Reflections

My conclusion (for now) is that experiential learning activities combined with readings/screenings and solid background information give the students ample opportunities to show that they are able to analyze and discuss a non-US culture in relation to their own value assumptions. Several of the assignments I designed work well to assess KU Core Goal 4.2, and I plan to design more assignments of this kind. Although I want to keep the traditional essays, I will make more explicit that I want the students to demonstrate sophisticated understanding of the complexity of elements important to members of another culture (Spain) in relation to its history, values, politics, communication styles, economy, or beliefs and practices. As far as the e-portfolio is concerned, in the future I plan to provide more detailed instructions about how to configure the portfolio, and I will also work on tweaking the rubric. Although I was quite happy with the results (and I would say that the e-portfolio reflects the students’ learning far better than a final exam), next time I will be more demanding and critical from the outset.


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Background

SPAN 440 Hispanic Studies: The Spanish Civil War is team-taught during a six-week study abroad program in Barcelona, Spain. The students take this three-credit-hour course together with other courses (language and culture/conversation). For SPAN 440, I usually teach the first three weeks; then a colleague teaches the last three weeks. The design of the course takes this into account. The first three weeks are a general introduction to the importance of the Spanish Civil War for Spain and the country’s cultural production; the last three weeks of the course deal with a more specific topic, such as poetry related to the war experience.

Students are majors and minors in Spanish and Portuguese. In the summer of 2018, we had 12 students, mostly juniors and seniors, and one sophomore. Their backgrounds diverge greatly; we tend to have many pre-med and also engineering students. The course supposes that the students have completed previous coursework in Spanish at the intermediate level.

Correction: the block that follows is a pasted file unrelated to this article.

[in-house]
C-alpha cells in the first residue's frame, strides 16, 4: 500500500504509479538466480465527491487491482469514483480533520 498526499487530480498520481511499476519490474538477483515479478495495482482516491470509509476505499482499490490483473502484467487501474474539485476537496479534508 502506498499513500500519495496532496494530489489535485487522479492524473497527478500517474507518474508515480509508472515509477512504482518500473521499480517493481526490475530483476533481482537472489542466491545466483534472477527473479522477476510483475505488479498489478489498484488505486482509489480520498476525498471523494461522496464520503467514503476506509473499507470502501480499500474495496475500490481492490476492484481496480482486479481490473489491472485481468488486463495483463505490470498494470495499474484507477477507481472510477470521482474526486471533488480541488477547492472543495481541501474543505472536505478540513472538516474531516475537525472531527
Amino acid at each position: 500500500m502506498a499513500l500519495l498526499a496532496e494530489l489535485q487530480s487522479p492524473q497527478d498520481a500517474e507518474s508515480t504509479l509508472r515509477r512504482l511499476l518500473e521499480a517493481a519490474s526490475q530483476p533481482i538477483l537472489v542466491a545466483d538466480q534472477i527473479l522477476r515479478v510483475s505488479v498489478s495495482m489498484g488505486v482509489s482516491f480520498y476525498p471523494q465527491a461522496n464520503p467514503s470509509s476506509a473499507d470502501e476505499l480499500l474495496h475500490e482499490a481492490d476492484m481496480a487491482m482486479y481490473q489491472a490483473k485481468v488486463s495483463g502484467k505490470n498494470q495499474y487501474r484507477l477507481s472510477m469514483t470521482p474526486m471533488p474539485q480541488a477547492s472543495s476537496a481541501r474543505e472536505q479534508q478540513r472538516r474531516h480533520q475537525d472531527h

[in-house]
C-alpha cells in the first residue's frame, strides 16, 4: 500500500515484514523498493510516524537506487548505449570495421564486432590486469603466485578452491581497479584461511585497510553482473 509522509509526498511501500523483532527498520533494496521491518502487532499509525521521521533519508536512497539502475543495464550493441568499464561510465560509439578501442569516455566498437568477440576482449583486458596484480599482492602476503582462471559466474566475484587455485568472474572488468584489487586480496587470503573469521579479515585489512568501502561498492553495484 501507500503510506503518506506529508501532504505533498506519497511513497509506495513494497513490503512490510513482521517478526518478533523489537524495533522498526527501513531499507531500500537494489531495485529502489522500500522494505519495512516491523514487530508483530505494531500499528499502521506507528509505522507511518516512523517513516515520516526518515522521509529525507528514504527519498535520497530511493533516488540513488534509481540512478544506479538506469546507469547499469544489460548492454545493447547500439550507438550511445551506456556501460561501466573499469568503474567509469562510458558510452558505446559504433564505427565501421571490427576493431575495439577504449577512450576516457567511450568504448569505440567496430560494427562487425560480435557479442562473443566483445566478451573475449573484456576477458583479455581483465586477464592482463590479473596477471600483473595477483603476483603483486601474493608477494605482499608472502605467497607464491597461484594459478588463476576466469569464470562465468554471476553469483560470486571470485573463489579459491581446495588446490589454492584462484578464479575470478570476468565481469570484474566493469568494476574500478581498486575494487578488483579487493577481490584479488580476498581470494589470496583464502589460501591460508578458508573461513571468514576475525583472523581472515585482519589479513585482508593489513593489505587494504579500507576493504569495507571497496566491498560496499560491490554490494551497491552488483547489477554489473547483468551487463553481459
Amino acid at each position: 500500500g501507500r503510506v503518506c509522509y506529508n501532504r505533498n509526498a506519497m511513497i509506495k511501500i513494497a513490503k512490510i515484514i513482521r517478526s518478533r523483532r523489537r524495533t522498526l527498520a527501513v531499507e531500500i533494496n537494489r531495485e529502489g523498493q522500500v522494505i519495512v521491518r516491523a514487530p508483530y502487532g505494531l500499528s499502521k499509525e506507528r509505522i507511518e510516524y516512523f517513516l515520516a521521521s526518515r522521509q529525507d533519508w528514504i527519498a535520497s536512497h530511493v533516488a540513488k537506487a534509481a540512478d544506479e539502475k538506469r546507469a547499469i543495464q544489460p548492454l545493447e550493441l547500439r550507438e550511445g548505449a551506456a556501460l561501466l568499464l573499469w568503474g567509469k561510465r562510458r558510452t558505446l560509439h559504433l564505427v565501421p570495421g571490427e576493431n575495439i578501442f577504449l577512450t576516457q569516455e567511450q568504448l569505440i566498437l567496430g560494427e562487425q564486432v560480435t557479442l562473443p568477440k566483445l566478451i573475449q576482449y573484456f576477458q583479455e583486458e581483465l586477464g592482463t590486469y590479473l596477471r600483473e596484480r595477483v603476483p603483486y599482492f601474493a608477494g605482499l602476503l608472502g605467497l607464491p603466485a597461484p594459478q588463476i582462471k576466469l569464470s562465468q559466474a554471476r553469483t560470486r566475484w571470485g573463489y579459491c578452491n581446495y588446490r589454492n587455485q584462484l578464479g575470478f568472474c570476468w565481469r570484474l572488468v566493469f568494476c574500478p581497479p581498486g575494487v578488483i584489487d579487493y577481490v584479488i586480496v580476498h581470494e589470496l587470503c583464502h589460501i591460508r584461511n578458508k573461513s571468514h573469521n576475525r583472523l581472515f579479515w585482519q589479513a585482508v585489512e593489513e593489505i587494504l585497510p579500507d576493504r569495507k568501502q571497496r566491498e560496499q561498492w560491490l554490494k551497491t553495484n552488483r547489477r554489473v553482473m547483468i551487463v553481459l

The course aims to accomplish the following objectives:

  • Students will gain historical knowledge about the civil war and the early Franco dictatorship.
  • Students will become familiar with a series of cultural representations (novels, poems, short stories, films, etc.) dealing with these traumatic events.
  • Students are introduced to the concepts of memory and trauma and introduced to the political uses of memory and forgetting.
  • Students will visit several sites of memory.
  • Students will improve their Spanish language and writing skills, as well as their general knowledge of Spanish culture.

As far as KU Core Goal 4.2 is concerned, the course seeks to stimulate intercultural knowledge and competence, which according to Bennett (2008), is “a set of cognitive, affective, and behavioral skills and characteristics that support effective and appropriate interaction in a variety of cultural contexts.” In this specific case, I strive to foster in students the development of cultural sensitivity and respect for the complexity of the Spanish Civil War as a key event in the history of modern Spain. Through course work and site visits, the course provides students with a solid knowledge base about the key aspects of this conflict and sensitizes students to very delicate issues in Spain’s modern past. The course aims to develop the students’ abilities to discuss these issues without being hindered by their own prejudices and value assumptions.